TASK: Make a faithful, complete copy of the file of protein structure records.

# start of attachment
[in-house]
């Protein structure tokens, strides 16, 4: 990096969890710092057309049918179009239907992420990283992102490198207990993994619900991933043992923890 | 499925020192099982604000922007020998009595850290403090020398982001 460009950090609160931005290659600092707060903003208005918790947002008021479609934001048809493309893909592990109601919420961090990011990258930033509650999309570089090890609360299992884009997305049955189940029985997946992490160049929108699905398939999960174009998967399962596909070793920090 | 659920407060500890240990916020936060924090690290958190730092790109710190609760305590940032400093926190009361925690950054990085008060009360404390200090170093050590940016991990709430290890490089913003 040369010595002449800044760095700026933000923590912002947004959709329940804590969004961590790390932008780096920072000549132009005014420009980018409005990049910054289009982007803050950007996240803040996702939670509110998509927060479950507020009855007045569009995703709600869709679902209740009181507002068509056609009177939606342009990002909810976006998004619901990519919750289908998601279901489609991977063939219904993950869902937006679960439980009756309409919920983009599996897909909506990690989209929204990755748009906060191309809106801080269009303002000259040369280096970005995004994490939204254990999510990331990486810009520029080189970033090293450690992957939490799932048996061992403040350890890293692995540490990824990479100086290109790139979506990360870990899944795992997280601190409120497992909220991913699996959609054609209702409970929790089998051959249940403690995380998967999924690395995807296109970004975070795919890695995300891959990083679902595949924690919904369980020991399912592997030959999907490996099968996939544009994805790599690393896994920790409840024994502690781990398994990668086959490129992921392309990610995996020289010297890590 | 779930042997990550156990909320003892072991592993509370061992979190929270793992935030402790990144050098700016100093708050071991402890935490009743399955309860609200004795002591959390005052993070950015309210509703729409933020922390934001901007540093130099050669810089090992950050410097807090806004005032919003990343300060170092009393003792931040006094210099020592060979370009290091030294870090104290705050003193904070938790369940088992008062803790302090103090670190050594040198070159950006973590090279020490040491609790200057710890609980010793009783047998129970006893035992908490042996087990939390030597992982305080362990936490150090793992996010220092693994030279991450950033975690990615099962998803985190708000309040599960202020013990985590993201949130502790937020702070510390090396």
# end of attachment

[in-house]
């Protein structure tokens, strides 16, 4: 990096969890710092057309049918179009239907992420990283992102490198207990993994619900991933043992923890 | 499925020192099982604000922007020998009595850290403090020398982001 460009950090609160931005290659600092707060903003208005918790947002008021479609934001048809493309893909592990109601919420961090990011990258930033509650999309570089090890609360299992884009997305049955189940029985997946992490160049929108699905398939999960174009998967399962596909070793920090 | 659920407060500890240990916020936060924090690290958190730092790109710190609760305590940032400093926190009361925690950054990085008060009360404390200090170093050590940016991990709430290890490089913003 040369010595002449800044760095700026933000923590912002947004959709329940804590969004961590790390932008780096920072000549132009005014420009980018409005990049910054289009982007803050950007996240803040996702939670509110998509927060479950507020009855007045569009995703709600869709679902209740009181507002068509056609009177939606342009990002909810976006998004619901990519919750289908998601279901489609991977063939219904993950869902937006679960439980009756309409919920983009599996897909909506990690989209929204990755748009906060191309809106801080269009303002000259040369280096970005995004994490939204254990999510990331990486810009520029080189970033090293450690992957939490799932048996061992403040350890890293692995540490990824990479100086290109790139979506990360870990899944795992997280601190409120497992909220991913699996959609054609209702409970929790089998051959249940403690995380998967999924690395995807296109970004975070795919890695995300891959990083679902595949924690919904369980020991399912592997030959999907490996099968996939544009994805790599690393896994920790409840024994502690781990398994990668086959490129992921392309990610995996020289010297890590 | 779930042997990550156990909320003892072991592993509370061992979190929270793992935030402790990144050098700016100093708050071991402890935490009743399955309860609200004795002591959390005052993070950015309210509703729409933020922390934001901007540093130099050669810089090992950050410097807090806004005032919003990343300060170092009393003792931040006094210099020592060979370009290091030294870090104290705050003193904070938790369940088992008062803790302090103090670190050594040198070159950006973590090279020490040491609790200057710890609980010793009783047998129970006893035992908490042996087990939390030597992982305080362990936490150090793992996010220092693994030279991450950033975690990615099962998803985190708000309040599960202020013990985590993201949130502790937020702070510390090396």